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Researchers work to understand how our plastic waste affects the Great Lakes

Mar 26, 2015

There’s plastic trash in every one of the Great Lakes.

That plastic includes junk people leave at the beach, microbeads from consumer products such as shower gel, face wash and toothpaste, and pellets from plastic manufacturing.

Researchers at the University of Waterloo in Ontario say it’s a growing problem and they say we don’t know enough about that plastic garbage.

Phillippe Van Cappellen is a professor of Earth and Environmental Sciences at the University of Waterloo. He and his colleagues reviewed studies of plastic garbage in the lakes and they examined data from beach cleanups. Their study is published in the Journal of Great Lakes Research.

Van Cappellen says there are major gaps in our understanding of plastic pollution in the Great Lakes. For one thing, he says we need to better understand how plastic is distributed throughout the lakes.

“We also don’t know how much of it ultimately accumulates in the bottom sediments of the lakes. And then, of course, there’s also the extent of the bioaccumulation of plastics in the food chain, and also the potential transfer of pollutants with these plastics into the food chain.”

Van Cappellen says studies suggest Lake Erie has the highest concentration of plastic debris.

University of Waterloo grad student Alex Driedger collects water samples.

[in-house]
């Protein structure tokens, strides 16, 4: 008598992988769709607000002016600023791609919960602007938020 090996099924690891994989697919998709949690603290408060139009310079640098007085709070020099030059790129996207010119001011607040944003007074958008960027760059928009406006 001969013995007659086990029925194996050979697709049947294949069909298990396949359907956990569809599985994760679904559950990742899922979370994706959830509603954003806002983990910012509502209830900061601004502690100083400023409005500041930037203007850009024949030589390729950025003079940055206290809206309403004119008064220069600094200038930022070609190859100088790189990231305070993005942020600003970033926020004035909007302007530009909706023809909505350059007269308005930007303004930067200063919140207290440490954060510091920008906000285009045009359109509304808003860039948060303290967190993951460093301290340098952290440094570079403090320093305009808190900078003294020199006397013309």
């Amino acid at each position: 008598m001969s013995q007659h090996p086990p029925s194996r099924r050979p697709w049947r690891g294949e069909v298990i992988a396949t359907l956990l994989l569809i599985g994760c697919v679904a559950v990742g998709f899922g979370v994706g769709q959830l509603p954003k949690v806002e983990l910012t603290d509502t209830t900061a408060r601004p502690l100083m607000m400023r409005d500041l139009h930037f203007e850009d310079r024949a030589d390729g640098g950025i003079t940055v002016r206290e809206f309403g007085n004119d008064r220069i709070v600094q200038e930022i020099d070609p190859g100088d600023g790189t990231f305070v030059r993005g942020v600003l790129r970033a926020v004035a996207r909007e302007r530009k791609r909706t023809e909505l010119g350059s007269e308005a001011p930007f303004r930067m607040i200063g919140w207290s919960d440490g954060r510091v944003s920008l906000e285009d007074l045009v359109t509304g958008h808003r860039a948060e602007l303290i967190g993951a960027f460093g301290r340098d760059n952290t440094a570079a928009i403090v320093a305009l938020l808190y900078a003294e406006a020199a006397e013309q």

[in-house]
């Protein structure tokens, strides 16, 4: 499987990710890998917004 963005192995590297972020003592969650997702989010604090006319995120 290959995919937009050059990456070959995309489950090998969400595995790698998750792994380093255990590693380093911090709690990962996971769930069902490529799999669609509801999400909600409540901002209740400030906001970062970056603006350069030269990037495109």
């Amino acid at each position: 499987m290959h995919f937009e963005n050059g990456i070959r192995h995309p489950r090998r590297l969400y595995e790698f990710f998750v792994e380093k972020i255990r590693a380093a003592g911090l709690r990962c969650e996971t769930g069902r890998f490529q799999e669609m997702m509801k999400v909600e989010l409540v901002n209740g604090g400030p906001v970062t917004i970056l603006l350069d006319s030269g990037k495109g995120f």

Credit Courtesy of University of Waterloo

"That is probably due to the fact that the population density in the basin of Lake Erie is higher, and also there’s more industry in the basin of Lake Erie compared to some of the other lakes, particularly if we compare it to Lake Superior,” he says.

Risks to wildlife

Van Cappellen says wildlife can get entangled by large pieces of plastic. But he says there might be a bigger problem emerging.

“We’re particularly concerned about the smaller ones, what we call microplastic, because those are easily ingested by wildlife: fishes, marine mammals, and also by shellfish. And the smaller particles, which have relative to their mass, a higher surface area, can also be the ones that tend to absorb certain pollutants that are present in the environment.”

Microbeads are so tiny they get washed down the drain, pass through sewage treatment plants, and end up in rivers and lakes.

Van Cappellen says other studies around the world have found microplastics in the bodies of marine wildlife. Fish and mammals can mistake the tiny beads for food.

“We know that they actually do end up sometimes in the muscle tissue of fish and shellfish and that’s the part that we humans eat, so there’s certainly some potential risk involved for human health, but we don’t know very much about it, so it’s still an open area in terms of research.”

So what do we do about this?

Lawmakers in several states are taking action to ban the sale of products containing microbeads. Several cosmetics companies have pledged to replace microbeads with natural substances such as oatmeal, ground-up fruit pits and sea salt.

This week, in Canada, the New Democratic Party in Parliament introduced a motion calling for a ban on microbeads, as The Globe and Mail reports:

New Democrats also want the federal government to list microbeads as a potential toxic substance. During Tuesday’s debate, NDP MPs accused the Conservatives of “gutting” the Environmental Protection Act that protects Canada’s lakes and rivers.

The Alliance for the Great Lakes has some guidelines on microbeads. One of their tips: look for the ingredients "polyethylene" or "polypropylene" in your personal care products to know whether they contain microbeads.